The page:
Right. Hobby who? It's a marketing ploy that will be crushed. Moving on....

    January 12, 2013 at 6:44 pm |
  7. slimmons

    They aren't abortion inducing drugs....These people are stupid for even continuing to try.

    January 12, 2013 at 6:43 pm |
    • Serious

      It's not an abortion pill? Well since abort means: to fail, cease, or stop at an early or premature stage. I would say that it's an abortion pill. You sound like an idiot.

      January 12, 2013 at 6:54 pm |
  8. mikec

    Add this company to the list of businesses that I will not frequent.

    January 12, 2013 at 6:42 pm |
    • rad666

      And a long list of churches to avoid.

      January 12, 2013 at 6:46 pm |
    • DC

      Whew. There for a second I was afraid life wouldn't go on. Fortunately for millions of people you are insignificant so life will go on.

      January 12, 2013 at 6:49 pm |
  9. rad666

    Penalizing Low Income Households

    ObamaCare provides strong incentives for firms to avoid hiring workers from low-income households. Eligibility for subsidized insurance in the exchanges is based on household income, and firms can be penalized if one of their workers gets subsidized coverage in an exchange. Thus, firms have a strong incentive to find workers who won’t qualify for subsidized coverage, which may also lead to invasions of privacy. For instance, a restaurant might find it better to hire young waiters from upper-income neighborhoods, as opposed to low-income areas, because they would be less likely to qualify for subsidized insurance in the exchanges.

    ObamaCare therefore is penalizing the very households it was supposedly passed to help.

    ObamaCare Watch E21

    January 12, 2013 at 6:42 pm |
    • bam

      being based on romneycare.........

      January 12, 2013 at 6:43 pm |
    • DC1973

      That's not there to keep them from hiring lower income people.

      That's there to keep them from paying their employees so little that they *still* can't afford to buy insurance.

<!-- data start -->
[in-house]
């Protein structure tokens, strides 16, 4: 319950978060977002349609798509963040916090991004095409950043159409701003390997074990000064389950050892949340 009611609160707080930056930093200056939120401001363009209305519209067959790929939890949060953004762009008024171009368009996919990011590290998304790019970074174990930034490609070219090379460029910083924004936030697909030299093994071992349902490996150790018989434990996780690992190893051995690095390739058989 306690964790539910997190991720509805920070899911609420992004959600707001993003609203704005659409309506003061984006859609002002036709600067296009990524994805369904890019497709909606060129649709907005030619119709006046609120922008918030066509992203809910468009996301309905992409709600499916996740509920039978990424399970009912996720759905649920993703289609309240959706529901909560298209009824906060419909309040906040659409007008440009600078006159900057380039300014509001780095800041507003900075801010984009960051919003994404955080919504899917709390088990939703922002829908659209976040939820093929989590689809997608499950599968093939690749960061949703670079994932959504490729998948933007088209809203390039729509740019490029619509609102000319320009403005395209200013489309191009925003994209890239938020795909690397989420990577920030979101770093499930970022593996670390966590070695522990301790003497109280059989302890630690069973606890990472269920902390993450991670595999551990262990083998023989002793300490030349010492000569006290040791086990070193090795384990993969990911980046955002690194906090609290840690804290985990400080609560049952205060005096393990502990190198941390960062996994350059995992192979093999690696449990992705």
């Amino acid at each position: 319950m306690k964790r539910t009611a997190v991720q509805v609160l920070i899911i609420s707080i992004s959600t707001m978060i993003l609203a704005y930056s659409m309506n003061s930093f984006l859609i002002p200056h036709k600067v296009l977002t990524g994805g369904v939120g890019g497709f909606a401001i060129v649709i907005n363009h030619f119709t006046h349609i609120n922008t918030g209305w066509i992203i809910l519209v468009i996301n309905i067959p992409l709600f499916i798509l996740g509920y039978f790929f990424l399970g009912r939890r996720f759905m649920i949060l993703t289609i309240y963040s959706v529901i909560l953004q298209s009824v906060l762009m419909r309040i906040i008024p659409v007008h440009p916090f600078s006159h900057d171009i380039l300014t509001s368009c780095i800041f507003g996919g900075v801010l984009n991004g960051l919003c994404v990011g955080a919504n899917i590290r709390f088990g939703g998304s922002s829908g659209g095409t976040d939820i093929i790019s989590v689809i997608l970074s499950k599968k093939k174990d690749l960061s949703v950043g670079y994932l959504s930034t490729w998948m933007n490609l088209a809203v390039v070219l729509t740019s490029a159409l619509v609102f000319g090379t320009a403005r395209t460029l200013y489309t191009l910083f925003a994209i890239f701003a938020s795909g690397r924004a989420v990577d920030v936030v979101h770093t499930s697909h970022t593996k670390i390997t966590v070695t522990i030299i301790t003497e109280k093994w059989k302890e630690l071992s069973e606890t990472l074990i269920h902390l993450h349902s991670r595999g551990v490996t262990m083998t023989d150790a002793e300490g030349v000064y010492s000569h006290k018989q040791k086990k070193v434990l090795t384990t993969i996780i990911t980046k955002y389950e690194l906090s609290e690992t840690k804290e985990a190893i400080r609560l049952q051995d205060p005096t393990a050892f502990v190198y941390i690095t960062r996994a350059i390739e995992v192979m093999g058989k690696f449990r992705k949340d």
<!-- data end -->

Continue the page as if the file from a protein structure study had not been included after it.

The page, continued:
Ya know, kinda like WalMart? The fact that their employees, even the full time ones, make so little that they're still eligible for SNAP, TANF, and Medicaid?

      January 12, 2013 at 6:48 pm |
  10. R.U. Kidding

    I'm telling everyone I know to boycott HOBBY LOBBY due to their practicing religious persecution.

    January 12, 2013 at 6:42 pm |
    • DC

      Big deal.

      January 12, 2013 at 6:43 pm |
    • R.U. Kidding

      Persecuting employees because they don't have the same religious beliefs as your 'corporation' is a big deal.

      January 12, 2013 at 6:46 pm |
    • rad666

      Will you be telling everyone you know to avoid churches also?

      January 12, 2013 at 6:48 pm |
    • Jim

      OK, I'll tell everyone I know to shop there.

      January 12, 2013 at 6:49 pm |
    • Alex

      Seriously?????? So it's only bad when the religious do it, but it's completly okay for the non-believers! My my, you are dense.

      January 12, 2013 at 6:51 pm |
    • Greg Kells

      I'm sure that'll teach 'em. If Chik-fil-a taught us anything it's that left-wing boycotts are great for business. I don't think they could buy better marketing than having a group of wingnuts boycotting them. I'm an atheist, that is in favor of gay marriage, and doesn't have any problem at all with contraceptives, but I'm willing to pretend if you promise to boycott my business too.

      January 12, 2013 at 6:56 pm |
    • Serious

      If they don't like their beliefs, they don't have to shop nor work there. I haven't heard of anyone being forced into working somewhere against their will. The last time I checked that was slavery.

      January 12, 2013 at 7:21 pm |
  11. Mike